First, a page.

While we’ve seen some consolidation—SimpliVity got bought by HPE, Atlantis Computing didn’t make it—there are still lots of companies trying to make a go of it in the competitive HCI market as standalone companies.
Pivot3 is talking up its position as “one of the top three HCI vendors” according to Chief Marketing Officer Bruce Milne. He told me Pivot3 plans to lead with its technology. The new Acuity platform has a focus on performance and quality-of-service settings, and Pivot3 is adding support for NVMe based flash storage which is fast becoming the new standard for high-performance storage.
Milne told me Pivot3 has over 2000 customers already, and is growing strongly. “We had 85% growth last year, which was actually too fast,” he said. “70% growth is our goal this year.” While there are plenty of companies who would no doubt kill for growth of only 70%, I like that Pivot3 is aware of the perils of growing too fast. Cash is the oxygen for a growing company, and many a fast-growing startup has asphyxiated because it grew too fast and ran out of cash.
Maxta was also making some noise at VMworld this year, directly taking aim at rival Nutanix with it’s “Your Way” campaign. The company was giving out buttons with the slogan “You can’t have it your way with Nutanix” on them, but they mysteriously disappeared. Maxta is talking up the anti lock-in sentiment that is swirling around the industry at the moment, so we’ll see how well this resonates with customers.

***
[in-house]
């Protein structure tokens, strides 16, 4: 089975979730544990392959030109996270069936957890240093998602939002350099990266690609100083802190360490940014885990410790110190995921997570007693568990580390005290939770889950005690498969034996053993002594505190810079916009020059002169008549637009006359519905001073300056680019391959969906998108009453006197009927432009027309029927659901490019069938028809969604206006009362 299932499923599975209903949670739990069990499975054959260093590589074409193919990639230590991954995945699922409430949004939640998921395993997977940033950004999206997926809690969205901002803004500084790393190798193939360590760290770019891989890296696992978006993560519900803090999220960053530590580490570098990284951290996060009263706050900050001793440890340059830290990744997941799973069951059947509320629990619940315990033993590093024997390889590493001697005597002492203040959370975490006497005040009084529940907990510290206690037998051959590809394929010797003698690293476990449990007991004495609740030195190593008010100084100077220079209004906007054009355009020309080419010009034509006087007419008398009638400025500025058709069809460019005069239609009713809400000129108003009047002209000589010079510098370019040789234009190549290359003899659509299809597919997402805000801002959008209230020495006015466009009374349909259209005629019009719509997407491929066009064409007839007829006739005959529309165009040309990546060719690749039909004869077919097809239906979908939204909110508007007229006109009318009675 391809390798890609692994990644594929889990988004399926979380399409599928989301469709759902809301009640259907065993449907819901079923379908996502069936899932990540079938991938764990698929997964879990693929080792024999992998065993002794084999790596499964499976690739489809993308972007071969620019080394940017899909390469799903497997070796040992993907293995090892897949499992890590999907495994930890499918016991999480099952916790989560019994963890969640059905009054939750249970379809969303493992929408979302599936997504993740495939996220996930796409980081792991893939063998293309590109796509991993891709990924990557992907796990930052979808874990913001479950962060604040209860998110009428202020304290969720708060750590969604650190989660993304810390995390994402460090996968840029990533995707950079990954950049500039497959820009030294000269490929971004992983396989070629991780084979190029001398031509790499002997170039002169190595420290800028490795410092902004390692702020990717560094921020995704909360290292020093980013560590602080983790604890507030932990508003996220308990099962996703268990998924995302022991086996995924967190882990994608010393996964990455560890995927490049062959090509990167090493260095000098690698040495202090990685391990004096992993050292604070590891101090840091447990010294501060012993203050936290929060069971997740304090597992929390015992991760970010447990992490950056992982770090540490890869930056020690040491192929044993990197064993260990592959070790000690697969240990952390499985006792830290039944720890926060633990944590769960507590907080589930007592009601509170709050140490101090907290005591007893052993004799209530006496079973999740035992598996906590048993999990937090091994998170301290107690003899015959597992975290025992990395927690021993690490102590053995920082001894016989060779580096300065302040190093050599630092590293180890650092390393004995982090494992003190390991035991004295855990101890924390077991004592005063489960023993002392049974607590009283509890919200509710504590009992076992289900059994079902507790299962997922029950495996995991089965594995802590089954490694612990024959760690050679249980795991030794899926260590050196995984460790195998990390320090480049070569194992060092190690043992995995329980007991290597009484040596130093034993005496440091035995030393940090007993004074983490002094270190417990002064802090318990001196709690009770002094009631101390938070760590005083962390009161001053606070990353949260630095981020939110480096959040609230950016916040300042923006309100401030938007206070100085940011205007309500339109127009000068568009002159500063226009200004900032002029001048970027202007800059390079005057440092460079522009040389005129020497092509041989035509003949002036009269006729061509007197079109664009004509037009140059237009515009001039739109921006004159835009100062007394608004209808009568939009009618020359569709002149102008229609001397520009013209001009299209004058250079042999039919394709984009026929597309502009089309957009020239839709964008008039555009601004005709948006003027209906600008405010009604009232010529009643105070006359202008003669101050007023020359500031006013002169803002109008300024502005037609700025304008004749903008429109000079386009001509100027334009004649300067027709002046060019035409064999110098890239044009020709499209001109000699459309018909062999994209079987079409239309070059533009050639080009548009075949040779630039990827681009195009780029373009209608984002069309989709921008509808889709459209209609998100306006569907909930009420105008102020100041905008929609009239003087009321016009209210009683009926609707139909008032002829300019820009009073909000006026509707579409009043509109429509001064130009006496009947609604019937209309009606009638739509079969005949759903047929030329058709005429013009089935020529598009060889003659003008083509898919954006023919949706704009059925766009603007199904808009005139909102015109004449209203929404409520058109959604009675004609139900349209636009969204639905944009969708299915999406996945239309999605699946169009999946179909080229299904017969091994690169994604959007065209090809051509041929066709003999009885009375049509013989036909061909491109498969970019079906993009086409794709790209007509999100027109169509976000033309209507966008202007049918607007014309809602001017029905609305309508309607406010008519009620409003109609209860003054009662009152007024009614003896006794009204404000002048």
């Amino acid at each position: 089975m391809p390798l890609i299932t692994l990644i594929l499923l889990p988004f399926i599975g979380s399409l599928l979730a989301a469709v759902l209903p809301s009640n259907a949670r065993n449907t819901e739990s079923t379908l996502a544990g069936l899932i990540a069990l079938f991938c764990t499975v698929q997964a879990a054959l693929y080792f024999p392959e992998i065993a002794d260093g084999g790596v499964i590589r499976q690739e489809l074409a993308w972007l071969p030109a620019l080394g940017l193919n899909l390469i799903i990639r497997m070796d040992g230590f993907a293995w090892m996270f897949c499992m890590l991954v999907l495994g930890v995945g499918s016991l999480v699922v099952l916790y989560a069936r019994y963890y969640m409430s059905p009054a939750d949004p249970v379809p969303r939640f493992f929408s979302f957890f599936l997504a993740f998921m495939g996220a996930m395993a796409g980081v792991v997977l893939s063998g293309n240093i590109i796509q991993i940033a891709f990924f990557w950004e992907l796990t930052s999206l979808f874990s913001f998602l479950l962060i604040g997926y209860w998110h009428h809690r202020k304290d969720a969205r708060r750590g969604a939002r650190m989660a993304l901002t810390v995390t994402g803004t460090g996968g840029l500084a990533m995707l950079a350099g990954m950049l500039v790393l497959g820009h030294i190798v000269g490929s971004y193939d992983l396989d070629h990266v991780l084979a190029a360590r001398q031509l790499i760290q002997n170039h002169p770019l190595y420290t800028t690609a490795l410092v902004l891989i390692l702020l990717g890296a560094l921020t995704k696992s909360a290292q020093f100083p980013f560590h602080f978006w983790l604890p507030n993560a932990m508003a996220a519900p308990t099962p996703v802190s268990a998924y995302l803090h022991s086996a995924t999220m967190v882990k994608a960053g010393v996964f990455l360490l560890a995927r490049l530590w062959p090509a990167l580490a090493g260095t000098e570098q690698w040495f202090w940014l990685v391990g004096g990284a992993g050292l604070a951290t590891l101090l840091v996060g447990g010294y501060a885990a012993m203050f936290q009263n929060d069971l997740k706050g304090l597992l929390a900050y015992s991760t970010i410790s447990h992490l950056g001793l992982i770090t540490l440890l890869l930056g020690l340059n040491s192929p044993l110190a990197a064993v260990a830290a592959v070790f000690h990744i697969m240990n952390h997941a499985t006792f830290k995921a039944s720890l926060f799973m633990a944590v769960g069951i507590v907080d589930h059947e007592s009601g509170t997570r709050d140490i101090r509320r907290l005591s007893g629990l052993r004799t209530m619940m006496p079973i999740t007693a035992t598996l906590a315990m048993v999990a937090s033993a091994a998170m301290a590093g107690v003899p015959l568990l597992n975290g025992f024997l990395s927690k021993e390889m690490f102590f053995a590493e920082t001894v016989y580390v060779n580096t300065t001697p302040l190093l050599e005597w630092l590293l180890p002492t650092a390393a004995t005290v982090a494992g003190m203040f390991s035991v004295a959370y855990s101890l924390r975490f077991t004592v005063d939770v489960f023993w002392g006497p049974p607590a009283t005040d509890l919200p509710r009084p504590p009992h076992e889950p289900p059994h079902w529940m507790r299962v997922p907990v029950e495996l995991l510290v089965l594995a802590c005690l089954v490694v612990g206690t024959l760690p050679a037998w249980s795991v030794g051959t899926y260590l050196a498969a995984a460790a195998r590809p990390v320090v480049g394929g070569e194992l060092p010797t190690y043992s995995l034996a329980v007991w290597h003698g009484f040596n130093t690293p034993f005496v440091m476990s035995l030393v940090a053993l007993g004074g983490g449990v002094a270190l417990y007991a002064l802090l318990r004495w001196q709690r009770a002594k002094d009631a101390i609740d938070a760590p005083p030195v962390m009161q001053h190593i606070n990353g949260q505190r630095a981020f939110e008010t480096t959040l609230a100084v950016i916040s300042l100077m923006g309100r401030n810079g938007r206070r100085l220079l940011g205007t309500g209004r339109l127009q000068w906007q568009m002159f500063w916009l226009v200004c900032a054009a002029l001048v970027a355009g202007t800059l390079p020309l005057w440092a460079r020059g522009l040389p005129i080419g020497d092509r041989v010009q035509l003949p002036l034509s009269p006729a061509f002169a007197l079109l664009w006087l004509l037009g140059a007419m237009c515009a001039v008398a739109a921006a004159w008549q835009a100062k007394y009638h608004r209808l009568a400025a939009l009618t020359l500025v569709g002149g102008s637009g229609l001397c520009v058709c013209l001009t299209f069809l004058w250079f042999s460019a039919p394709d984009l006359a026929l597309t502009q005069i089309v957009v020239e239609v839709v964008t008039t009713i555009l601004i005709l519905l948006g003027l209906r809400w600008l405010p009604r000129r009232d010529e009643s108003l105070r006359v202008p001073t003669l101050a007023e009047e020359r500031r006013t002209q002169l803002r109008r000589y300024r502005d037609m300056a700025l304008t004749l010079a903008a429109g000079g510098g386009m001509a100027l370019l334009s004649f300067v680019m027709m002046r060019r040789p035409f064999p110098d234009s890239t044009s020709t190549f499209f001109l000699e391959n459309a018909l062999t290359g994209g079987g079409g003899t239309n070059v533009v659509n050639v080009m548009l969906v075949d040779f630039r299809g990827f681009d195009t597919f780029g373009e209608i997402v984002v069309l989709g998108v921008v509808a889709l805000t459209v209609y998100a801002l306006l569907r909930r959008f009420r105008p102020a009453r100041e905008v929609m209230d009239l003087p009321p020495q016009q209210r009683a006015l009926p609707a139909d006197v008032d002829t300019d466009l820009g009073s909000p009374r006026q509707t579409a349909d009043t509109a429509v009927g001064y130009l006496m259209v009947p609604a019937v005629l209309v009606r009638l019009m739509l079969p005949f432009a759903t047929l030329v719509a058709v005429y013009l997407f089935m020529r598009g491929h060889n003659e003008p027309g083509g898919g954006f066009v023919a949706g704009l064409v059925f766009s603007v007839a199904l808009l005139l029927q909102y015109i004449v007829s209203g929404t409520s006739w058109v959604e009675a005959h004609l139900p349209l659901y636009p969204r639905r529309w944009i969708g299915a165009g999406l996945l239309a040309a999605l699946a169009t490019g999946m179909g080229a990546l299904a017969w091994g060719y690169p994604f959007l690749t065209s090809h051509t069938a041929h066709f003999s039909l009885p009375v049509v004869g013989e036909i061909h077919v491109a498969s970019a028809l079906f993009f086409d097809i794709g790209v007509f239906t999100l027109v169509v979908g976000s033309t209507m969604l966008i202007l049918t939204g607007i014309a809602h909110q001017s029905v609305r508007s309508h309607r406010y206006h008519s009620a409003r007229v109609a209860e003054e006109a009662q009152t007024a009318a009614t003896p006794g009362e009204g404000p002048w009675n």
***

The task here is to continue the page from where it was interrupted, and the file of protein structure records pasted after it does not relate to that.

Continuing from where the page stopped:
HyperGrid was talking up its newly announced HyperCloud offer that seeks to provide the same consumption model as public cloud only on-site. It’s not clear to me how this is different from renting VMs hosted at an MSP, but I still draw analogies between public cloud and renting MIPS on a mainframe, so what do I know? I can see the appeal for leasing data-centre kit like it’s a fleet of laptops.
Scale Computing lobbed a cheeky announcement into the fray, announcing extremely low-latency NVMe-based storage abilities on its HCI gear. CTO Phil White told me that it’s due to the way the company’s SCRIBE storage engine functions. “There’s no hypervisor between the VMs and the storage,” he said. Scale will likely OEM solutions based on this platform as it doesn’t quite match its focus on SMB customers—at least, not today. As NMVe performance becomes more widespread, it will no doubt come to be seen as standard, just as flash storage in laptops is now the norm. Once you’ve experiences it, going back to spinning disk just feels sloooow.